Students accused of sexual misconduct (respondents) very quickly find out that they get fewer rights at the collegiate level than they would in a courtroom. With their futures at stake, these students will face significant obstacles unless they come up with an effective course of action.
Obtain an Experienced Advisor
Make no mistake about it, this process is more difficult to navigate as a student respondent than your counterpart's for many reasons. One notable challenge is the stigma. Facing allegations of this nature means that you're automatically guilty in the minds of some people. This bias may be prevalent in your case and affect your ability to get a truly equitable process. Another obstacle is a lack of understanding of the process. You've never been in this position before, so naturally, you aren't going to know what to do to increase your chances of success.
This is why you need an attorney with extensive experience and knowledge of the process to serve as your advisor. An attorney who has advised respondents throughout the Title IX process before can help you prepare for an investigation and/or hearing and adequately defend yourself in the process. Getting an attorney to represent you as soon as you become aware of your allegations is important. Too often, students reach out for support after being sanctioned, and there aren't many options to choose from. But in my experience, it is much easier to get a reasonable result during the disciplinary process, rather than after the fact.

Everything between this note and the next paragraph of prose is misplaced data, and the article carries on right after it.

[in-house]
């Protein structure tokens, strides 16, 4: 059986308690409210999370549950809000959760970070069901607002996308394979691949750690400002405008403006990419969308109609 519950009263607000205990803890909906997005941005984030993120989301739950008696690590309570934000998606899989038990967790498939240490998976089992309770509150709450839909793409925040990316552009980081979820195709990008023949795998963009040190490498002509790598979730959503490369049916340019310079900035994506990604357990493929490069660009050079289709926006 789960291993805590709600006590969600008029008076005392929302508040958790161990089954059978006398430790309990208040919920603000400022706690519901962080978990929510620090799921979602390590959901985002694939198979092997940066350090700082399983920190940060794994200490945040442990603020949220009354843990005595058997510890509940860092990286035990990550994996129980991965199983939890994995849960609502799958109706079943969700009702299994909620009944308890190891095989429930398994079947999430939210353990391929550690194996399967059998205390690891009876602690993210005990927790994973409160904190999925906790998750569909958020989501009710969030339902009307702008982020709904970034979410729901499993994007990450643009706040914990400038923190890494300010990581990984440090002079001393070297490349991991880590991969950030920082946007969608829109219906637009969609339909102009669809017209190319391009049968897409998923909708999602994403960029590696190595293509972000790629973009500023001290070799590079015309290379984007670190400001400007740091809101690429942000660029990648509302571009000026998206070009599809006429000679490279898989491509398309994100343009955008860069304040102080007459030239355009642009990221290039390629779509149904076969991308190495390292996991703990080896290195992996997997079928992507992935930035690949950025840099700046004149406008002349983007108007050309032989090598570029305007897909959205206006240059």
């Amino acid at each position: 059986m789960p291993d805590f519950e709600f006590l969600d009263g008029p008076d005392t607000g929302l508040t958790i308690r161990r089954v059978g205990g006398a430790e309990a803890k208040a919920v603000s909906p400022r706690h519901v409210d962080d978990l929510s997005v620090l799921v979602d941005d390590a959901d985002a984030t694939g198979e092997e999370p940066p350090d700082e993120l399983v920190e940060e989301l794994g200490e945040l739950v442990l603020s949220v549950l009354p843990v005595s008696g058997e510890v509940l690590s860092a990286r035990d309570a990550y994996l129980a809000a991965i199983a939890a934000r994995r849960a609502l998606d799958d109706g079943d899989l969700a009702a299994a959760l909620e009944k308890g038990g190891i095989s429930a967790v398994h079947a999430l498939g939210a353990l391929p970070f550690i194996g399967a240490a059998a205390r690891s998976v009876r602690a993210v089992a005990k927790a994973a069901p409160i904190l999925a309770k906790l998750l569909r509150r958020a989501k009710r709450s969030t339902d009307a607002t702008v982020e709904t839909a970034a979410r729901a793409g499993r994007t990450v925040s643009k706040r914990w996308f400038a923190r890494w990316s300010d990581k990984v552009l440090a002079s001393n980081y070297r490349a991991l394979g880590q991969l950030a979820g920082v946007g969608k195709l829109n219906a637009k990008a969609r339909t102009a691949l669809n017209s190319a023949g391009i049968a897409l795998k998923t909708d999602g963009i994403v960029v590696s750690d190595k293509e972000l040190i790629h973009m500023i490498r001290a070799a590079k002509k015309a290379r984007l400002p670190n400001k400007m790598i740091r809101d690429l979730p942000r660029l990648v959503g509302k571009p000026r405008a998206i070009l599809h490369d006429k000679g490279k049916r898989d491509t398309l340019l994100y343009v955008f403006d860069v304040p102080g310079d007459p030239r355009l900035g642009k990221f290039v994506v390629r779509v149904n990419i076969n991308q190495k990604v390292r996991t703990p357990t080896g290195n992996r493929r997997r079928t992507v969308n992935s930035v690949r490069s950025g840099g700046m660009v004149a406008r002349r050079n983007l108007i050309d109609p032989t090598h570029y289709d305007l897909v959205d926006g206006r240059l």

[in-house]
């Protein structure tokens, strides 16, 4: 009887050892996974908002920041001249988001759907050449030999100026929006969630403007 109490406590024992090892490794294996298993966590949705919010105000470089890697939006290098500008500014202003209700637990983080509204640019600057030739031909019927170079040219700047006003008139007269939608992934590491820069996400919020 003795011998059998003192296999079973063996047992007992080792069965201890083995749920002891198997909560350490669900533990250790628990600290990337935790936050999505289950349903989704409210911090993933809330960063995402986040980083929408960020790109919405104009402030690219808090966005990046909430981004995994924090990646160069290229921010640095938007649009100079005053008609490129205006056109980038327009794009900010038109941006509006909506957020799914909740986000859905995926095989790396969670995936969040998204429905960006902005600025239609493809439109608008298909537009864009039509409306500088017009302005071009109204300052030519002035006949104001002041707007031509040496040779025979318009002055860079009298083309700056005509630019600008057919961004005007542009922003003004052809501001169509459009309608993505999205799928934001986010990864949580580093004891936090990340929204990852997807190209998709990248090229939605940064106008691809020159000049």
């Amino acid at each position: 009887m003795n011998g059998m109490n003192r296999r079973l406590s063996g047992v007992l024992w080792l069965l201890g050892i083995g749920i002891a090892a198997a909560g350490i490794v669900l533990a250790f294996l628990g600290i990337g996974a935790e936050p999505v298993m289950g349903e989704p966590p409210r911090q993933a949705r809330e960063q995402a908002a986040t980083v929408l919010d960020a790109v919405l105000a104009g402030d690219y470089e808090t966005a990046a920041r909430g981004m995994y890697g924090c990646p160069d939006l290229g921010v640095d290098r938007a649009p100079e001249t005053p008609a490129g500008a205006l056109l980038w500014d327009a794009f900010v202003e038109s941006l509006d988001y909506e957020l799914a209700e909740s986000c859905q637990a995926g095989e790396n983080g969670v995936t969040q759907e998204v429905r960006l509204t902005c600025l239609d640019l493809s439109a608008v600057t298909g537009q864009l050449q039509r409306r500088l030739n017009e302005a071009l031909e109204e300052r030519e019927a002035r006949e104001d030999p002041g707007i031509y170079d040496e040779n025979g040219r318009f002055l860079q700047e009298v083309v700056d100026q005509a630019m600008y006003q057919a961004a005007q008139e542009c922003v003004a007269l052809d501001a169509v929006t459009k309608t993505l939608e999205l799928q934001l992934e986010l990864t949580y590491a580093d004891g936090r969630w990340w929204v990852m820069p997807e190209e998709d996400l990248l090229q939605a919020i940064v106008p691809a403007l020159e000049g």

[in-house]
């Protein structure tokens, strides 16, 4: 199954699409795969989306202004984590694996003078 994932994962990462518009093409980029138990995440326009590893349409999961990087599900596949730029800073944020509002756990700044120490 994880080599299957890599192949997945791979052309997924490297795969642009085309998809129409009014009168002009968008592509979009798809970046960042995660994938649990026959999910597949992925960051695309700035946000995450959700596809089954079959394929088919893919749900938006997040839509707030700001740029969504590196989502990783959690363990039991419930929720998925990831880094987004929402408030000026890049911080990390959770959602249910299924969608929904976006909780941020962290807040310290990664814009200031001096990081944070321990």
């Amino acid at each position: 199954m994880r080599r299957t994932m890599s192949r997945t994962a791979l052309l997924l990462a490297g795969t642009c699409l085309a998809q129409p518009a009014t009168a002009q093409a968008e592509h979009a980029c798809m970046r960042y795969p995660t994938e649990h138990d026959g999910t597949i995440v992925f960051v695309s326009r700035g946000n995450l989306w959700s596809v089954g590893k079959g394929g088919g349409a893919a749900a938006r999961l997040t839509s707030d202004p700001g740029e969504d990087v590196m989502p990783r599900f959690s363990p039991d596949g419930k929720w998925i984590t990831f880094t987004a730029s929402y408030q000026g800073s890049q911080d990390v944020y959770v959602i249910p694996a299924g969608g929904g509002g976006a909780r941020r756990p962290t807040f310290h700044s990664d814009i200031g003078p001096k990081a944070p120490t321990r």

Overall, there are many perks to obtaining an attorney-advisor. And with all that is at stake, it's your best course of action.
Know the Ins and Outs of Your College's Policies and Procedures
As of now, there is no standard disciplinary model. The way the process is conducted is widely up to your school's discretion. Immediately after retaining an attorney, you should review your school's policies and procedures, which can be found in a student handbook, code of conduct, and/or a stand-alone Title IX policy. Understanding the basics of the process will make things easier for you, and give you an idea of what to do to prepare.
During an investigation, you and your advisor should be collecting evidence that supports your account of events. You should not rely on the college to do this for you, as the process is heavily student-driven. Beyond your testimony, should be collecting the following: text messages, phone call history, instant messages, social media postings, witnesses, dormitory logs, video recordings, and photographic evidence.
Nationwide Title IX Advisor
The only way to make sure your voice is heard and your rights are upheld is to retain a student defense attorney. For respondents, especially, the assistance of an attorney advisor is invaluable in the Title IX process. National Title IX attorney Joseph D. Lento has the skill, experience, and expertise to help you preserve your entitled rights under Title IX and your school's policy. For a case evaluation or more information about his representation, contact him online or give him a call at 888-535-3686 today.